Yannick and Ben Jakober

Yannick and Ben Jakober.

07-11-2020Fundación Yannick y Ben Jakober

The Sa Bassa Blanca Museum, which is the headquarters for the Fundación Yannick y Ben Jakober run by artists and sculptors Ben Jakober and Yannick Vu, has found a new purpose during the pandemic and is proving to be an oasis of peace, inspiration and fun for local residents.

Ben, who recently celebrated his 90th birthday, has just returned to his winter base in Marrakech. “It’s my back. The humidity here in Morocco is 35% compared to 85% in Mallorca,” he told the Bulletin last week the day after he touched down in north Africa. That said, he and Yannick are deeply involved with numerous art foundations and museums in the city and are in contact with local artists, some of whom have work on show at the museum near Alcudia.

“It’s a great melting pot for artists from the Western world and Africa, and there are some really interesting and innovative artists working here, in particular Moroccans. We have a Moroccan piece at the museum which involves some 9.8 kilometres of recovered plastic as part of a statement against plastic waste, a movement as a foundation that we support. While we are in no way political, we do have our beliefs, and caring for the environment is one of them.”

Needless to say, they are both in contact with the foundation and museum on a daily basis, because since July 1 it has been open. “We decided that we should open to provide a service to the local community. Normally, 80% per cent of our visitors are foreign and 90% of those are from Germany. This year, however, things are totally different and it’s very encouraging to have seen. Our visitor numbers have fallen to around 30%. To be honest we’re operating at a loss, but that’s fine because, for once, all of our visitors are local residents and young families who have never come before.

“What is great about the museum is that the interior exhibitions are very spacious, so there’s plenty of space for social distancing, plus we have the kitchen garden, the Sculptor park and the rose garden, which has over a hundred varieties of fragrant old English roses that bloom in mid-May, something which we always return to Mallorca to see.

“It has proven to be, and is proving to be, an oasis in these difficult times. The museum offers a ray of sunshine, a feeling of hope and inspiration and I’ve enjoyed watching the kids running around while I’ve spoken to many of the parents; they’ve all spoken about how calming they found their visit. Plus, apart from the curious exhibits on show, we have a great mixture of dialogue with objects of art from Tibet, Nepal, South and Central America - all over the world and all juxtaposed together in such a wonderful location,” Ben explained.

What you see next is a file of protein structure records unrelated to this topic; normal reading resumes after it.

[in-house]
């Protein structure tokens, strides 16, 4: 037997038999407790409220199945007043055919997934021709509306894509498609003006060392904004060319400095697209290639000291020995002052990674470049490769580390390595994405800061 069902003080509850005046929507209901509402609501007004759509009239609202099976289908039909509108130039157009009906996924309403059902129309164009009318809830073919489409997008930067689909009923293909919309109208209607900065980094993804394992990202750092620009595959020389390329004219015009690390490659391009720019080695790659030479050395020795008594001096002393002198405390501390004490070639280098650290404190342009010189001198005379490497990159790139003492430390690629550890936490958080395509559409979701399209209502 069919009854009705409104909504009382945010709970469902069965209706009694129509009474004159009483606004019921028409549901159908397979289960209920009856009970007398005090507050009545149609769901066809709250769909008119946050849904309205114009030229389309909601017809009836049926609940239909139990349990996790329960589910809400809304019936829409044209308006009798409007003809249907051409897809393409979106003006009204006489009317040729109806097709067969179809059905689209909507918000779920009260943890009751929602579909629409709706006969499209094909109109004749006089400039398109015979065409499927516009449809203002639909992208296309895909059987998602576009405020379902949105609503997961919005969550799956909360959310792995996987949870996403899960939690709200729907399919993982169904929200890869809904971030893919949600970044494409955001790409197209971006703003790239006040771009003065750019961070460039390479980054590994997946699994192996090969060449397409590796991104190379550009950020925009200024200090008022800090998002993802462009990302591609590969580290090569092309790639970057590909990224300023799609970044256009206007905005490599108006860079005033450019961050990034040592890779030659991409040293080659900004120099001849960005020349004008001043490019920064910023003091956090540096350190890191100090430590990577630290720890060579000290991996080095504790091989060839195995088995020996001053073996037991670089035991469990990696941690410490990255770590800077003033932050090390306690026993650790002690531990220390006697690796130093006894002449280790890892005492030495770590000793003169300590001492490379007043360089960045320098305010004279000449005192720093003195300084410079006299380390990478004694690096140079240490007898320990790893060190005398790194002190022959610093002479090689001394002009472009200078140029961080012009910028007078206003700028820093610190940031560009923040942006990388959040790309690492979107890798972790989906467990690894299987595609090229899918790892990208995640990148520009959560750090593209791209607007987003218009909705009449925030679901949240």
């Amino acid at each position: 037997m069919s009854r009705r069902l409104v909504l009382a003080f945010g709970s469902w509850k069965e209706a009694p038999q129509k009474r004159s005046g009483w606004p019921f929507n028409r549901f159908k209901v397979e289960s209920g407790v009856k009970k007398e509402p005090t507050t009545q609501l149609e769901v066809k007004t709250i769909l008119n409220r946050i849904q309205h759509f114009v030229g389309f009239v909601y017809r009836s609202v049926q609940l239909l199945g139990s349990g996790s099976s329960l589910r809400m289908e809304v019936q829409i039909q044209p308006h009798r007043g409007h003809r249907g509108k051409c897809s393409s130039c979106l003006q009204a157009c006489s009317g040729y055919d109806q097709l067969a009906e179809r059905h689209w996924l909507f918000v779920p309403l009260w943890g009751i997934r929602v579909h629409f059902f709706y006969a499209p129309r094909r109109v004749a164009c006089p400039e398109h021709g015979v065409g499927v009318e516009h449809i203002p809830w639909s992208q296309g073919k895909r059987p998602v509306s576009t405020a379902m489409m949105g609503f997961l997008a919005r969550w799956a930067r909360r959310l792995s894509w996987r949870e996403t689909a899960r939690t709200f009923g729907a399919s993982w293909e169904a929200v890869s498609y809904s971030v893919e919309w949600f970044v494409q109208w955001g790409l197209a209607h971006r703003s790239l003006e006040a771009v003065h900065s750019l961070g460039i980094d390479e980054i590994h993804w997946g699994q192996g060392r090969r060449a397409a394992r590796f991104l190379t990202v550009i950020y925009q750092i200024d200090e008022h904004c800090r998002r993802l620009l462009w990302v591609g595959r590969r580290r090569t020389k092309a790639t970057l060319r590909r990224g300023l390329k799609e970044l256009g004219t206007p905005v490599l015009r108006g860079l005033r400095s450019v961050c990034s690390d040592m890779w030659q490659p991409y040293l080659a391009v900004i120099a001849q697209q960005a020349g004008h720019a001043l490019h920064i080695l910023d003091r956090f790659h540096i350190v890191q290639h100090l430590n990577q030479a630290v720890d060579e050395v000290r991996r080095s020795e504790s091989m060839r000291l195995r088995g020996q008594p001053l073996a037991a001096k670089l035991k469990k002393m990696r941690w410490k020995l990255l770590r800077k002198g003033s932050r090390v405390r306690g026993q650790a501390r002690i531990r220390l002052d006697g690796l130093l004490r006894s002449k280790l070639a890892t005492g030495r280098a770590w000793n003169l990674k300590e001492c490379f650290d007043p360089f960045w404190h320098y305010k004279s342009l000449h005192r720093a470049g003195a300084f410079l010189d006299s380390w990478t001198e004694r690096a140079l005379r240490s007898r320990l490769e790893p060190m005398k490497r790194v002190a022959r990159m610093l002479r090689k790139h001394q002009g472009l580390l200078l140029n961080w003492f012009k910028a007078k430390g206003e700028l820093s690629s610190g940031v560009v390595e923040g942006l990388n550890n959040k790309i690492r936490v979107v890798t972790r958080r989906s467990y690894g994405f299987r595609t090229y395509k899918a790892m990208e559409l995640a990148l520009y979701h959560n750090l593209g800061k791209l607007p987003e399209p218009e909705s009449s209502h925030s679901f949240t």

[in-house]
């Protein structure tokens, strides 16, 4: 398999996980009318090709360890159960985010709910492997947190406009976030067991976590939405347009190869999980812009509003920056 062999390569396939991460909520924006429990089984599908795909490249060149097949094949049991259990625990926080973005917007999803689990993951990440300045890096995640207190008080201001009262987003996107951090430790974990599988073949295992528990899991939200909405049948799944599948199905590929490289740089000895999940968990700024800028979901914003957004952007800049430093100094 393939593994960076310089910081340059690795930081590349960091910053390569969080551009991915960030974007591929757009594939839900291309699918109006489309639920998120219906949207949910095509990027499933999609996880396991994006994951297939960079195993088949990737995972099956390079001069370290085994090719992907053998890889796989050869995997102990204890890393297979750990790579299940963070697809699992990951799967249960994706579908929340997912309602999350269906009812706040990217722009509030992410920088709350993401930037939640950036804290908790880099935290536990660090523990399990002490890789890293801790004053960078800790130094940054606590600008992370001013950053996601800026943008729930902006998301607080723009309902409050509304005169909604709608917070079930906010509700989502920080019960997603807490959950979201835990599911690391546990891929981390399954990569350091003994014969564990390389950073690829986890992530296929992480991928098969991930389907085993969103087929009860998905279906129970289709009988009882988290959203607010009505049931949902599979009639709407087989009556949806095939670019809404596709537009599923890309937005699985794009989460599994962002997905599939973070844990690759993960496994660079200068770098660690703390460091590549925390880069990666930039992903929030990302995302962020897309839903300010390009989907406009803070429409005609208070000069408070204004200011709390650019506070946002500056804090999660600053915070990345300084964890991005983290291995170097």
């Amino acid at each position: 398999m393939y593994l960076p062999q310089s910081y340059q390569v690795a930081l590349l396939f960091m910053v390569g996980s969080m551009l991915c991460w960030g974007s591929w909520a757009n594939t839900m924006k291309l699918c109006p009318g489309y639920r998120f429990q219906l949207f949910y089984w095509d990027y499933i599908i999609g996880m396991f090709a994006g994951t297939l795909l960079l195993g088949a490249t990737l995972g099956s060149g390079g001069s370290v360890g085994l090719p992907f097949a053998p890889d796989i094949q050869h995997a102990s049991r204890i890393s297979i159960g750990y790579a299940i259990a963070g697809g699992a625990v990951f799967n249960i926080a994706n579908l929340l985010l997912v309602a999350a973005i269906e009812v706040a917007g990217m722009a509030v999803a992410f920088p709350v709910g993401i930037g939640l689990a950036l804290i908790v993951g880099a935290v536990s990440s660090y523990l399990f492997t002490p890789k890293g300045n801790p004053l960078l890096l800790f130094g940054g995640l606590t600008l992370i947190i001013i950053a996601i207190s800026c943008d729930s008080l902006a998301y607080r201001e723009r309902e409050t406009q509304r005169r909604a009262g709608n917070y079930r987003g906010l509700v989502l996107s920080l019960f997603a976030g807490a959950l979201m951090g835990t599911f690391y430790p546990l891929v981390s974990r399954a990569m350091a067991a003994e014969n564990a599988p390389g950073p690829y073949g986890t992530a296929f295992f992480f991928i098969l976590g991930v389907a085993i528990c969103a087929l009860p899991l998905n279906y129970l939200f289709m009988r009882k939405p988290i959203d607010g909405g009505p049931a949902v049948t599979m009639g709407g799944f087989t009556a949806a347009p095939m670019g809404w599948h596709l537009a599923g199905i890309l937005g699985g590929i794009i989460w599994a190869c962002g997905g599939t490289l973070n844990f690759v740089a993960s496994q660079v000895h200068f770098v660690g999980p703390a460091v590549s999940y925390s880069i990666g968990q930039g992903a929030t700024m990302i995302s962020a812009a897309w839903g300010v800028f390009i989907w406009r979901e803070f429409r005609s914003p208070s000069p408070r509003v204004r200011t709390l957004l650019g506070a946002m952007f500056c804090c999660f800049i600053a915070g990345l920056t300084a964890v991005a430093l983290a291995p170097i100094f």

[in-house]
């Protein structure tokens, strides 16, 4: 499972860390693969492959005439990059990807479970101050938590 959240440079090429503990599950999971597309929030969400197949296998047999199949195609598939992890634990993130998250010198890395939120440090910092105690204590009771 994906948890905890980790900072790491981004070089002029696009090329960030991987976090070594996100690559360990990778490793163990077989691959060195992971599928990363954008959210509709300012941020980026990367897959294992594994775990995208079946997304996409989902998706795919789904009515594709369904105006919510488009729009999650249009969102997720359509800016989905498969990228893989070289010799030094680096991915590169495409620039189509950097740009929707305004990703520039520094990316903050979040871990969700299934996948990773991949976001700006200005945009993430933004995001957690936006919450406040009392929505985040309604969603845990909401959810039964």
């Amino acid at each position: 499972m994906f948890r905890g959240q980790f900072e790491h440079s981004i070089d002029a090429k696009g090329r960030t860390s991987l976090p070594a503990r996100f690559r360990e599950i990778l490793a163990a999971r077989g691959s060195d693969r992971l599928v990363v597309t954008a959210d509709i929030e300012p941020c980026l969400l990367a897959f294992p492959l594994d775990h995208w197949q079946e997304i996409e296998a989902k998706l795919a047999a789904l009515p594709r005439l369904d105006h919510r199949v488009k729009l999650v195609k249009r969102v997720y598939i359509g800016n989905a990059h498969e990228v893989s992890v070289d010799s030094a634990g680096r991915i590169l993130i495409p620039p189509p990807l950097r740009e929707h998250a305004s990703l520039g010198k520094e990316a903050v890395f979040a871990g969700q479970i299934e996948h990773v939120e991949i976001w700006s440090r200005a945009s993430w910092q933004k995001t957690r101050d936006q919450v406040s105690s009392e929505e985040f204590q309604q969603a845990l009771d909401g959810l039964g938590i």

The self-taught artist was born in Vienna to Hungarian parents and found himself at school in London, only to be evacuated to Cumberland before completing his military service with the British Army - first based in Nissen huts in soaking wet Yorkshire before being shipped out to Tripoli. But that was not the end of his travels; in fact it was the beginning.

“I had a falling-out with the family and began travelling the world; from Tahiti to Costa Rica, you name it. But despite having explored much of the planet, it was Mallorca I fell in love with in 1968, and then Yannick. I love Mallorca and the people, everyone is so friendly. I immediately felt a great sense of empathy when I arrived from France and there was so much going on in the creative world in Deya. I decided almost straightaway that this was where I wanted to be; I wanted to be a part of it. I knew it was going to take me to another stage in my life. The climate, the community, the mountains, the Mediterranean full of fish, the beaches and secret coves and all so close to the rest of Europe; Mallorca is the most wonderful place in the world and I’ve stayed here ever since.

“Especially right now, it’s very easy to be pessimistic with everything that’s going on in the States, Turkey, Africa and with the virus. It can all be very depressing but we’ve got to look forward and make sure that we don’t slip back once this pandemic is over. We need to use this period to better ourselves, we have to get through it and make sure we’ve created a better world when we come out the other side. I think it’s sparked a greater sense of creativity with better art and more people taking their time to seriously address and look at important issues such as the climate and the ecology. Like I said, one of the museum’s messages is to stop using plastic and throwing it away, for example. More and more artists are experimenting with recyclable products, which is heartwarming to see, especially when people come and see what’s being done at the museum.

“There are so many other great art museums and cultural centres on the island, but for years, and for the most part, we’ve looked elsewhere for inspiration. Why?

“Why have we all been looking so far away when we’ve got it all here on our doorstep. The pandemic and the travel restrictions have encouraged more people than ever to explore their own surroundings and what Mallorca has to offer - and this has been extremely encouraging.”

For more information visit: www.msbb.org.

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